Cwmbraic / Cumbric?

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Cwmbraic / Cumbric?

Postby Glas » Tue 28 Apr 2009 6:24 pm

Anybody else heard of the attempts to revive the old language of Cumbria (or The Old North) - Cumbric?
http://www.youtube.com/watch?v=_AAHwTL_jZw Here's a video on it. (Please ignore any anti-'Scoti-Anglo-Saxon' comments, I'm not here to have an argument!)

From the few phrases I've found here and there over the internet, it seems a little too close to Welsh for me. I know there are plenty of languages that are mutually intelligable but is it a good idea to revive one that is so similar to a language that already needs some help to get along?

Either way, being the total Brythonic-fangirl that I am, I'd learn it anyway out of respect.
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Re: Cwmbraic / Cumbric?

Postby linguoboy » Tue 28 Apr 2009 9:13 pm

How can you "revive" a language that we don't even have any records for? Neo-Cornish is based on a decent-sized body of texts from the early modern period. All we have for Cumbric are some counting rhymes of debatable origin (some people argue they were introduced by Welsh shepherds rather than being of indigenous origin) and place names. You can't even attempt to build an adequate model of a language based on such scanty relics.

Anything purporting to be "revived Cumbric" is a conlang based on reconstructed Brythonic, much like the "Old Devonian" of Joseph Biddulph.
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Re: Cwmbraic / Cumbric?

Postby Glas » Mon 25 May 2009 3:57 pm

I suppose. This guy says that he's 'found some Cumbric manuscripts' - not quite sure how believable that is.
I still have this feeling that they should be speaking a Celtic language in Cumbria though, considering it has such a rich Celtic history, closely linked to Wales. But then the same could be said for most of Britain.
Do you think it would ever catch on? There seem to be quite a few enthusiasts already.
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Re: Cwmbraic / Cumbric?

Postby linguoboy » Mon 25 May 2009 5:21 pm

Glas wrote:I suppose. This guy says that he's 'found some Cumbric manuscripts' - not quite sure how believable that is.

Oh, that's perfectly plausible. After all, it's every day that self-taught amateurs make breakthrough discoveries that have eluded the best minds in the field for generations. By the way, did I mention that I found the Holy Grail in my cupboard last week? Look for my self-published book on it next month!

I still have this feeling that they should be speaking a Celtic language in Cumbria though, considering it has such a rich Celtic history, closely linked to Wales. But then the same could be said for most of Britain.

I don't really think there are any "should"s in this matter. On the one hand, it's an accident of history that Cumbrians now speak English. Then again, it's another accident of history that they once spoke Brythonic.

Do you think it would ever catch on? There seem to be quite a few enthusiasts already.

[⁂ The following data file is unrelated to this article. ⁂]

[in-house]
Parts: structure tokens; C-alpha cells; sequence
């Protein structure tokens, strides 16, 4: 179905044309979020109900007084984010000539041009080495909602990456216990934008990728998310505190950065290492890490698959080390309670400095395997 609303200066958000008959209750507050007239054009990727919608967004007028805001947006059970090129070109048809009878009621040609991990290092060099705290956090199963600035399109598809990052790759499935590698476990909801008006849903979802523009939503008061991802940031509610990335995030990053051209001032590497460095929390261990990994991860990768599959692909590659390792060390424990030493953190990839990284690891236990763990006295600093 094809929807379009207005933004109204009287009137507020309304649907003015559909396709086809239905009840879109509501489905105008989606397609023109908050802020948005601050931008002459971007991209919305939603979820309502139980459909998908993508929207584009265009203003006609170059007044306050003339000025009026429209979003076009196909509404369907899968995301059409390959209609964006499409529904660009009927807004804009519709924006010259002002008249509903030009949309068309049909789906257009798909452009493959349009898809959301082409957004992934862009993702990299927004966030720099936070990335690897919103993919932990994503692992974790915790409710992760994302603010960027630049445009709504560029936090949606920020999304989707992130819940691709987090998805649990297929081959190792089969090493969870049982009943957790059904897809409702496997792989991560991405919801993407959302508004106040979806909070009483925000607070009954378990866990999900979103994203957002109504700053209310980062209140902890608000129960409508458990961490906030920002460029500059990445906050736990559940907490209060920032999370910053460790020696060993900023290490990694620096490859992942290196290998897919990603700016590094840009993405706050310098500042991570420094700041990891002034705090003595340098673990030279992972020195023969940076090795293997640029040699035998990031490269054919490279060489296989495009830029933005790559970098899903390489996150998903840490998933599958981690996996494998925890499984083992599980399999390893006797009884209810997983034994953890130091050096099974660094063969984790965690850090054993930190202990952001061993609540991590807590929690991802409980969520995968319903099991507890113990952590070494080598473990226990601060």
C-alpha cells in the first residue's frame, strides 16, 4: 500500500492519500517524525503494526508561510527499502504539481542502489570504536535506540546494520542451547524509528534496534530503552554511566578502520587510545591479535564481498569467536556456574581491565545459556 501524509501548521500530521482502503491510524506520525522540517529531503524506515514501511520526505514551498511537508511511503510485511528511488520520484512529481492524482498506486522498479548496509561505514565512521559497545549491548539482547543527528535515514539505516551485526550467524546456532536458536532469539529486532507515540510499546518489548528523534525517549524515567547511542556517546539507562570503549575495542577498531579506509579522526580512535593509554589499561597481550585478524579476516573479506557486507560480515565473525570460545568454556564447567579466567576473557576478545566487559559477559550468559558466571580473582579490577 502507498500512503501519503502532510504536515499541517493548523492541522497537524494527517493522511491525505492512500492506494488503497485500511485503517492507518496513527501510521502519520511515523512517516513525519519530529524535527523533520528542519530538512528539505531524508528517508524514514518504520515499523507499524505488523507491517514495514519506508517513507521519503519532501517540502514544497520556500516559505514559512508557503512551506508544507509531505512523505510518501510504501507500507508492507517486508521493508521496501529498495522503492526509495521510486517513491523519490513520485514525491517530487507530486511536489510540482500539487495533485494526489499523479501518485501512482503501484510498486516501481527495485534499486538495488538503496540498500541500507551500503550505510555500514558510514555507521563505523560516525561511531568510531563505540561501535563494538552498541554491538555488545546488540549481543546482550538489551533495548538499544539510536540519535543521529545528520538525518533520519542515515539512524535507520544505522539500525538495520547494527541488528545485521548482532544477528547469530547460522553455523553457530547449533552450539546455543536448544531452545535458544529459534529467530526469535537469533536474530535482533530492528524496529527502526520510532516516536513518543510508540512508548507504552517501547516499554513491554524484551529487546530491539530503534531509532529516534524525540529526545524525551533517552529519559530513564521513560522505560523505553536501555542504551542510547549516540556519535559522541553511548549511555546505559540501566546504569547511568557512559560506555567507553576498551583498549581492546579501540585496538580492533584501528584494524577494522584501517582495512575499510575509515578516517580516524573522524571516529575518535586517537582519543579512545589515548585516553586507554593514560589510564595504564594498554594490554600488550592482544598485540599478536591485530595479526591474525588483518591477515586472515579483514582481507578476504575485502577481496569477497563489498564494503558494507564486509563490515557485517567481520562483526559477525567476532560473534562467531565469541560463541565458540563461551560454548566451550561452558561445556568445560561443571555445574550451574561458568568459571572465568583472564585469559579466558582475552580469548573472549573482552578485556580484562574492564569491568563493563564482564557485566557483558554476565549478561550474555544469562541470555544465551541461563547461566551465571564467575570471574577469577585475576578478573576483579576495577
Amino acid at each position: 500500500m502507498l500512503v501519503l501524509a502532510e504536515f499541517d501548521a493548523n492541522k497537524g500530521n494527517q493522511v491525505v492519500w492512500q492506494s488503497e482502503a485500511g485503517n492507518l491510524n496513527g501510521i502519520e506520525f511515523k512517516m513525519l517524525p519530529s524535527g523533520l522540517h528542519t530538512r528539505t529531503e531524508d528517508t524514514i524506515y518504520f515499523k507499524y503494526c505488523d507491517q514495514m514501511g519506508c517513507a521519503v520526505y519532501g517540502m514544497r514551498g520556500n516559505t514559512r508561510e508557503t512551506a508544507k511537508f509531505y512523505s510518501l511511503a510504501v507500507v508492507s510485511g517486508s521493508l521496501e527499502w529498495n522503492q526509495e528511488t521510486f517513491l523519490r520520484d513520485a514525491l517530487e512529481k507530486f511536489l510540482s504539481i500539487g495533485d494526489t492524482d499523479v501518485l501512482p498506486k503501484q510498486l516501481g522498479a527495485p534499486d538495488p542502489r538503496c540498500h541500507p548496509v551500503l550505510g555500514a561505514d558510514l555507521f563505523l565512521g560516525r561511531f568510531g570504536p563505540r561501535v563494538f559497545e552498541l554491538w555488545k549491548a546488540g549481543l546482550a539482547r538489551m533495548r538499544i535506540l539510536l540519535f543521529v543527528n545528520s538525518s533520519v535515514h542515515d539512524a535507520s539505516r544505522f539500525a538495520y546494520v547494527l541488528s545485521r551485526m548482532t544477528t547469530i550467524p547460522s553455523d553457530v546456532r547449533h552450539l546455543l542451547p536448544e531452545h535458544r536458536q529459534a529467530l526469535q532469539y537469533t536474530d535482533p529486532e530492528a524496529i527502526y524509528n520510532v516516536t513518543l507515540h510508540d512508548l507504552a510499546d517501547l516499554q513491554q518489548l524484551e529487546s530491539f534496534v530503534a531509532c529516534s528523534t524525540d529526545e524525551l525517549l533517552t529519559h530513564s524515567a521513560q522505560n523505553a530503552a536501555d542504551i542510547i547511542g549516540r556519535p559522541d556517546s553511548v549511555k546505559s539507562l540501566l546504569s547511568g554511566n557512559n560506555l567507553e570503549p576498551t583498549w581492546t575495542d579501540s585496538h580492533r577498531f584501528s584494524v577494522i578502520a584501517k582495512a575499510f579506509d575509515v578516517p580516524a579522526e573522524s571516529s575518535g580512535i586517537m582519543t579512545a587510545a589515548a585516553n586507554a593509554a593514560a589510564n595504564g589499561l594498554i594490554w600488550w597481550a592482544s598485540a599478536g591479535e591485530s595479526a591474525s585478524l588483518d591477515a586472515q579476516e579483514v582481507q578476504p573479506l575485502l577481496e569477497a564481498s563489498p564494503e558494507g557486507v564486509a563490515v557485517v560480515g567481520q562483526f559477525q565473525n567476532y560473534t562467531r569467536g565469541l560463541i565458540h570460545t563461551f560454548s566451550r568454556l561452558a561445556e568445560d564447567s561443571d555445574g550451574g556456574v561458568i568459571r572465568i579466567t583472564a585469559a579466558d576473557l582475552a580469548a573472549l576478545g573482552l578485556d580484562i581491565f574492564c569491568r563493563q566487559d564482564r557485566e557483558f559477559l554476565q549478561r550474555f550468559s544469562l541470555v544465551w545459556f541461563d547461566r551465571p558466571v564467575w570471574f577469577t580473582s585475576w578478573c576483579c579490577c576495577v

How many is "quite a few"? Popularising a conlang takes hundreds, and even then it's an iffy proposition.
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Re: Cwmbraic / Cumbric?

Postby Glas » Mon 25 May 2009 5:47 pm

No, I know. I think I just want to believe him and be supportive, because I think it's a great idea. I know it's ridiculous. I just wonder why somebody would bother lying about this sort of thing, really. I'm starting to lose faith in mankind! :lol:

Fair enough on the "accident of history" bit. I think this is just the attitude a lot of us 'Celts' have. "Give us back our land, give us back our language", etc. I still think it would be nice for Cumbria to speak a Celtic language though. The Old North is where Wales' oldest poetry comes from, right? They deserve to have something, some sort of recognition.

Fair enough, then. I only know of a few YouTubers. Not that many!
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Re: Cwmbraic / Cumbric?

Postby linguoboy » Mon 25 May 2009 6:16 pm

Glas wrote:No, I know. I think I just want to believe him and be supportive, because I think it's a great idea. I know it's ridiculous. I just wonder why somebody would bother lying about this sort of thing, really. I'm starting to lose faith in mankind!

The Celtic Revival is absolutely shot through with this sort of nonsense. Although James Macpherson is better known due to the worldwide attention accorded his Ossian poems, for my money the all-time master is Iolo Morgannwg (a.k.a. Edward Williams). He not only invented the Gorsedd of the Bards and modern Druidism essentially out of whole cloth but also was such a skilled forger of Old Welsh poetry that experts are still trying to separate his inventions from genuine survivals of Taliesin and Aneurin.

Fair enough on the "accident of history" bit. I think this is just the attitude a lot of us 'Celts' have. "Give us back our land, give us back our language", etc. I still think it would be nice for Cumbria to speak a Celtic language though

I appreciate your use of scare quotes around 'Celts', recognising that this is a sort of invented identity in the modern world. After all, what makes the Cumbrians so special just because a Celtic language survived marginally longer in their neck of Britain than elsewhere?

The Old North is where Wales' oldest poetry comes from, right? They deserve to have something, some sort of recognition.

Such as what?
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